The phone runs Android 5.1 with very few visible customisations - not even a new icon set - which is a huge relief. A shortcut called Audio Profiles lets you quickly switch between normal, silent, meeting and outdoor modes, and another called Click Clear which isn't documented but seems to terminate background apps to free up RAM. The default system keyboard has been replaced with one called TouchPal, which we found a bit crude.
Alcatel is pushing the Flash 2 as a photography-centric phone, and as such the camera app has quite a lot going on. There are shortcuts for the flash, timer and smile detection right within the viewfinder. A settings menu reveals all the scene modes including Face Beauty, HDR, Super Fine, Multi Angle, and Live Photo.
Whatsapp, Twitter, Facebook and AVG Antivirus come presinstalled. There are also two small utilities called Auto Start Manager and Backup & Restore which both do pretty much what their names suggest. Finally, there's a third-party app store called zApp, which we really don't see any need for.
We found no major problems with the performance of the Alcatel Flash 2 in terms of day-to-day usage. The screen isn't extremely sharp and colours are a little muted, but it does have good viewing angles and isn't hard to deal with under harsh sunlight. The loudspeaker is tinny and harsh, but surprisingly loud. The rear did get a bit warm when using the camera for long periods.
The phone didn't always latch on to 4G networks, and needed a quick toggle of the airplane mode shortcut to force it. Voice call quality was fine. The bundled accessories aren't of very high quality, especially the headset. The phone also seemed to take a really long time to charge.
Benchmark scores were pretty good for a sub-Rs. 10,000 phone. We got 34,759 points in AnTuTu and 18,137 overall in Quadrant. Graphics tests were a mixed bag, with 20fps in GFXbench, explained by the low-res screen, and 3,763 in 3DMark Ice Storm Extreme. The battery lasted for 8 hours, 31 minutes in our video loop test and easily lasted through a day of heavy usage, including gaming and Web surfing over 4G.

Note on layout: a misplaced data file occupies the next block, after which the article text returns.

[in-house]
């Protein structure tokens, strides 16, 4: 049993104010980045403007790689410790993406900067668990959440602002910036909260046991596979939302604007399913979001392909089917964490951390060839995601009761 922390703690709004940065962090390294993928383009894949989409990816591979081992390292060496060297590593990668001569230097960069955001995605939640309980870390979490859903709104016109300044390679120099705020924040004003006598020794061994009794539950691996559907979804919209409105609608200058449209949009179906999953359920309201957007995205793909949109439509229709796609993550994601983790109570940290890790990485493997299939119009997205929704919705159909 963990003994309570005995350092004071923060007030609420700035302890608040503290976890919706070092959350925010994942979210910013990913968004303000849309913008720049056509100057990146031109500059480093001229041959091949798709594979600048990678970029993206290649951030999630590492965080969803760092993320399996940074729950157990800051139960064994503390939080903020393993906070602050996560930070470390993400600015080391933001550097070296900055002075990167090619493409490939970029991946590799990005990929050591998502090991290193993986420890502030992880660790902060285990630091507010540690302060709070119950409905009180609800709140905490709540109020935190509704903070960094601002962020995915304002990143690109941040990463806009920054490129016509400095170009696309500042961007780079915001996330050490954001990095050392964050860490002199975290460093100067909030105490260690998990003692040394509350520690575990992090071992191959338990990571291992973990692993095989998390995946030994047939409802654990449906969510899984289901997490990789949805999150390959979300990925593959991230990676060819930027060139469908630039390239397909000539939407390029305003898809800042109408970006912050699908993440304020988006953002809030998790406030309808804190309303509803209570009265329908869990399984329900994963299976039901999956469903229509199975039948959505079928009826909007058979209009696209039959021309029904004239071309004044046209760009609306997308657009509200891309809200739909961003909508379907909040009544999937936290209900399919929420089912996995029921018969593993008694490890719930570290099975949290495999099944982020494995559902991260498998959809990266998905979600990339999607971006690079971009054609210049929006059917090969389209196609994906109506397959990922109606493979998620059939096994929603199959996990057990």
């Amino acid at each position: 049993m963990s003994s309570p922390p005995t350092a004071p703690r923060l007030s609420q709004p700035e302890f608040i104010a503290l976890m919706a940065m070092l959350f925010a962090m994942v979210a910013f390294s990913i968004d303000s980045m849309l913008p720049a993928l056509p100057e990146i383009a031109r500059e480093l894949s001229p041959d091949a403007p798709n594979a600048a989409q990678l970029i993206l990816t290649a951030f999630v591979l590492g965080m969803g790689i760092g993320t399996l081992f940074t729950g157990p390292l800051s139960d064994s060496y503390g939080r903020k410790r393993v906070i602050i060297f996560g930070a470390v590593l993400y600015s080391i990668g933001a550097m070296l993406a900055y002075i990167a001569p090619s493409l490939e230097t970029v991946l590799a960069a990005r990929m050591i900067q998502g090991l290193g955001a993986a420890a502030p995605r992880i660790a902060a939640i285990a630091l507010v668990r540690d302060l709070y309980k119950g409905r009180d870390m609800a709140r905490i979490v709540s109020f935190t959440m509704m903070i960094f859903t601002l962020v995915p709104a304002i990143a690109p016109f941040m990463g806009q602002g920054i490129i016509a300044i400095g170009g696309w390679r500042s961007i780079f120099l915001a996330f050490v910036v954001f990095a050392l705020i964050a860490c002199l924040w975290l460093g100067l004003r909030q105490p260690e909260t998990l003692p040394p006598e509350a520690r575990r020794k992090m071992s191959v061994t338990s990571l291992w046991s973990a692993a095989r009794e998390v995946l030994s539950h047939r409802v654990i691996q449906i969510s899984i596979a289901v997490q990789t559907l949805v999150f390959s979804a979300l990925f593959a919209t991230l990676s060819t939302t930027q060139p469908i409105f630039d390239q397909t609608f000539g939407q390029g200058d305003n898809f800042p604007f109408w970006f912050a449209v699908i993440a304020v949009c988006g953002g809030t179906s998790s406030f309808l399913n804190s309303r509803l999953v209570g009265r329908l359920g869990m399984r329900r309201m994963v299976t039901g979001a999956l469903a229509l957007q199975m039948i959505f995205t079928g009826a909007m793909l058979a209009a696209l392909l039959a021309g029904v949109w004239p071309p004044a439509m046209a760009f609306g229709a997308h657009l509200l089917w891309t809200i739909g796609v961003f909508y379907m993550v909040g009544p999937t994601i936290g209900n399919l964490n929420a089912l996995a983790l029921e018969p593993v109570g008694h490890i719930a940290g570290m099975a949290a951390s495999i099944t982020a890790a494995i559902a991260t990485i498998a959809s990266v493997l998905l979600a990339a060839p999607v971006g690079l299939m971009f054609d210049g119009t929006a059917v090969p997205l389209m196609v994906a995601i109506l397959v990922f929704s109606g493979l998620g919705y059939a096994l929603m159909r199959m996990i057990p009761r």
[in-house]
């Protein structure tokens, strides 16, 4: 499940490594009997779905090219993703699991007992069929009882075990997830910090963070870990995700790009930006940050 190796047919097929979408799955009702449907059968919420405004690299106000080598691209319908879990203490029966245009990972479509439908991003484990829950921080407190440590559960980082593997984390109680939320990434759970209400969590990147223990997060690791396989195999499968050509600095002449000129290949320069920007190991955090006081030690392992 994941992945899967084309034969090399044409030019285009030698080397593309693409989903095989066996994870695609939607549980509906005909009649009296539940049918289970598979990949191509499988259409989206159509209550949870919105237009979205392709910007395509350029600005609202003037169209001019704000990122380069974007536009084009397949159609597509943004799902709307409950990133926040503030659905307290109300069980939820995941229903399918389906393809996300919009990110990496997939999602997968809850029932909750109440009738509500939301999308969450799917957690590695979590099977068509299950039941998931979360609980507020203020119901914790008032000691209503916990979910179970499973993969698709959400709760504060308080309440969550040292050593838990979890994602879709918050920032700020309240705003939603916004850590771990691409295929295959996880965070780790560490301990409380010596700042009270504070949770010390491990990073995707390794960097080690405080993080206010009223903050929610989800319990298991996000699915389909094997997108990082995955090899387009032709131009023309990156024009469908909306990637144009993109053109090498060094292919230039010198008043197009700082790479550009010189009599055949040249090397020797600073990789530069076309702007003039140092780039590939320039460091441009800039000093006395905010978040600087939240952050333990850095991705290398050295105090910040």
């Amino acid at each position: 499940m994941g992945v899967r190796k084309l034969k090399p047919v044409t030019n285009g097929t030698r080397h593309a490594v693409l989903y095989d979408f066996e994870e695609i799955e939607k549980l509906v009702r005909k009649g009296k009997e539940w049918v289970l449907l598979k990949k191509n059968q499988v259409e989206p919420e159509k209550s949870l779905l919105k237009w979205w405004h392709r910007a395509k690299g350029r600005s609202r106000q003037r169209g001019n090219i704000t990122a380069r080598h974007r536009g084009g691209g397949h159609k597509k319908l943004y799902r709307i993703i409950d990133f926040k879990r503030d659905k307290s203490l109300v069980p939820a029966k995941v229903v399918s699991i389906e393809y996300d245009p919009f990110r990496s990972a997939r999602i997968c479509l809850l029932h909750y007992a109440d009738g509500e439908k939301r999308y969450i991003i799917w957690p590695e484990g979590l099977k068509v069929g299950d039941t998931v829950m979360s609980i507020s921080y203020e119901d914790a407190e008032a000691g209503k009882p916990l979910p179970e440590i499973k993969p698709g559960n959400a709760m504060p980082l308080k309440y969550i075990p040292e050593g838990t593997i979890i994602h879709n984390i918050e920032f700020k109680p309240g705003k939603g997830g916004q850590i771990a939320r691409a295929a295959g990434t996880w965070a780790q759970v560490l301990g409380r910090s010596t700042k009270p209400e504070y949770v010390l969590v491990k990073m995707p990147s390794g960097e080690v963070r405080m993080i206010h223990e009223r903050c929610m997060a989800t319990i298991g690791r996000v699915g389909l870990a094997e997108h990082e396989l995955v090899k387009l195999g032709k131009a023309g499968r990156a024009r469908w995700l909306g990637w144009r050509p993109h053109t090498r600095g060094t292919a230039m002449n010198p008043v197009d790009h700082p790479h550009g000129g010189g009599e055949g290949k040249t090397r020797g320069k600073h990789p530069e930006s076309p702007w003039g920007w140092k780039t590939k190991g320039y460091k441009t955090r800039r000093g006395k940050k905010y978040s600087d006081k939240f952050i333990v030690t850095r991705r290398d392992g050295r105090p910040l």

Image quality seemed good on the phone, but when we zoomed in to full size, it was clear that details were just lost. No matter what the subject matter was, textures were messy and there seemed to be excessive compression. Focus also sometimes seemed to be off. Shots taken at night were poor, with a lot of noise and very little definition of subjects. Many of our sample shots were simply not worth using. We were quite disappointed overall, and we've seen much better from phones that cost even less than this. The front-facing camera did a reasonable job and its flash wasn't overpowering as we have sometimes seen. It's a good addition, but the overall camera performance is weak, especially for a phone marketed for that reason.
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The Alcatel Flash 2 is an interesting phone with a lot of personality. Its bold styling will appeal to those who don't want a cookie-cutter phone. Performance is good, but if you're looking for disruptive features such as a fingerprint reader or full-HD screen, you'll have to look elsewhere. While those things might be nice to have, the Flash 2 covers all the essentials and you won't be left wanting. Camera quality might not be the best, but battery life is good. You'll have to decide which features are the most important for you.